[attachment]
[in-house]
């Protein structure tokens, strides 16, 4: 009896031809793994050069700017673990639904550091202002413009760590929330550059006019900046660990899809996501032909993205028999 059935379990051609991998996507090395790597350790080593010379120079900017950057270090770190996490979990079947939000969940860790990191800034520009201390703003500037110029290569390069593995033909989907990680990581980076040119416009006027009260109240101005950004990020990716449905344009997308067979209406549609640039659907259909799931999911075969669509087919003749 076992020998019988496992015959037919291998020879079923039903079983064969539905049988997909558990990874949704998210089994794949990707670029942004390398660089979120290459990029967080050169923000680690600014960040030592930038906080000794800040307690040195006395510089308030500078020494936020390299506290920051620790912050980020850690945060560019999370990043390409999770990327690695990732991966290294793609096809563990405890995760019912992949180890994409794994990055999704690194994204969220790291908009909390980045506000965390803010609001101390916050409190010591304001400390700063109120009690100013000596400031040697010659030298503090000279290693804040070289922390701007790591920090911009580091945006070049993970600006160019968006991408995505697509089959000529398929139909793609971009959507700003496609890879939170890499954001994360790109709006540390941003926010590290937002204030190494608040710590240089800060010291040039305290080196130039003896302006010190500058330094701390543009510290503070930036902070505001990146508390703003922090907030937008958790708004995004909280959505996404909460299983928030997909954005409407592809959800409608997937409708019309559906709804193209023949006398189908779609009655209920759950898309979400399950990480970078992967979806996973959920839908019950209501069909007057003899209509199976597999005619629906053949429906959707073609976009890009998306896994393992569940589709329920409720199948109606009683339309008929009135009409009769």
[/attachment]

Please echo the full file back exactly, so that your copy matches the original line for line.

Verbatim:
[in-house]
């Protein structure tokens, strides 16, 4: 009896031809793994050069700017673990639904550091202002413009760590929330550059006019900046660990899809996501032909993205028999 059935379990051609991998996507090395790597350790080593010379120079900017950057270090770190996490979990079947939000969940860790990191800034520009201390703003500037110029290569390069593995033909989907990680990581980076040119416009006027009260109240101005950004990020990716449905344009997308067979209406549609640039659907259909799931999911075969669509087919003749 076992020998019988496992015959037919291998020879079923039903079983064969539905049988997909558990990874949704998210089994794949990707670029942004390398660089979120290459990029967080050169923000680690600014960040030592930038906080000794800040307690040195006395510089308030500078020494936020390299506290920051620790912050980020850690945060560019999370990043390409999770990327690695990732991966290294793609096809563990405890995760019912992949180890994409794994990055999704690194994204969220790291908009909390980045506000965390803010609001101390916050409190010591304001400390700063109120009690100013000596400031040697010659030298503090000279290693804040070289922390701007790591920090911009580091945006070049993970600006160019968006991408995505697509089959000529398929139909793609971009959507700003496609890879939170890499954001994360790109709006540390941003926010590290937002204030190494608040710590240089800060010291040039305290080196130039003896302006010190500058330094701390543009510290503070930036902070505001990146508390703003922090907030937008958790708004995004909280959505996404909460299983928030997909954005409407592809959800409608997937409708019309559906709804193209023949006398189908779609009655209920759950898309979400399950990480970078992967979806996973959920839908019950209501069909007057003899209509199976597999005619629906053949429906959707073609976009890009998306896994393992569940589709329920409720199948109606009683339309008929009135009409009769």